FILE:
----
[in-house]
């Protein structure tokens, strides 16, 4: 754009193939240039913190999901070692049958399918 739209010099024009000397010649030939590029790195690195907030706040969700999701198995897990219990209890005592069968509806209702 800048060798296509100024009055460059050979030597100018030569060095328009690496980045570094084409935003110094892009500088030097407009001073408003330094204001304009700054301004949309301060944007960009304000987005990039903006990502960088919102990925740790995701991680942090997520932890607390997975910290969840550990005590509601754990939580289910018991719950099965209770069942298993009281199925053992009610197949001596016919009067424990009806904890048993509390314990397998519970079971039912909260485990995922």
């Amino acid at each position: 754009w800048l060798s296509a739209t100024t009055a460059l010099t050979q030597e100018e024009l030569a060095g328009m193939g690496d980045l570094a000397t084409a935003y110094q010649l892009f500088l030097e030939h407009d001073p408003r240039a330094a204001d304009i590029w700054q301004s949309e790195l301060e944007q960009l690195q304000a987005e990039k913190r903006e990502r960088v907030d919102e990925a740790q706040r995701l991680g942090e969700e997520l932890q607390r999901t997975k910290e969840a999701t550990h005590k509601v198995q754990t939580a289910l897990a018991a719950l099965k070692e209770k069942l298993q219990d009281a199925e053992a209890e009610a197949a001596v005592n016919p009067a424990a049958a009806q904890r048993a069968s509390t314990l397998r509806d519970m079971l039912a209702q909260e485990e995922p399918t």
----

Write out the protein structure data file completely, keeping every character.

[in-house]
């Protein structure tokens, strides 16, 4: 754009193939240039913190999901070692049958399918 739209010099024009000397010649030939590029790195690195907030706040969700999701198995897990219990209890005592069968509806209702 800048060798296509100024009055460059050979030597100018030569060095328009690496980045570094084409935003110094892009500088030097407009001073408003330094204001304009700054301004949309301060944007960009304000987005990039903006990502960088919102990925740790995701991680942090997520932890607390997975910290969840550990005590509601754990939580289910018991719950099965209770069942298993009281199925053992009610197949001596016919009067424990009806904890048993509390314990397998519970079971039912909260485990995922």
């Amino acid at each position: 754009w800048l060798s296509a739209t100024t009055a460059l010099t050979q030597e100018e024009l030569a060095g328009m193939g690496d980045l570094a000397t084409a935003y110094q010649l892009f500088l030097e030939h407009d001073p408003r240039a330094a204001d304009i590029w700054q301004s949309e790195l301060e944007q960009l690195q304000a987005e990039k913190r903006e990502r960088v907030d919102e990925a740790q706040r995701l991680g942090e969700e997520l932890q607390r999901t997975k910290e969840a999701t550990h005590k509601v198995q754990t939580a289910l897990a018991a719950l099965k070692e209770k069942l298993q219990d009281a199925e053992a209890e009610a197949a001596v005592n016919p009067a424990a049958a009806q904890r048993a069968s509390t314990l397998r509806d519970m079971l039912a209702q909260e485990e995922p399918t």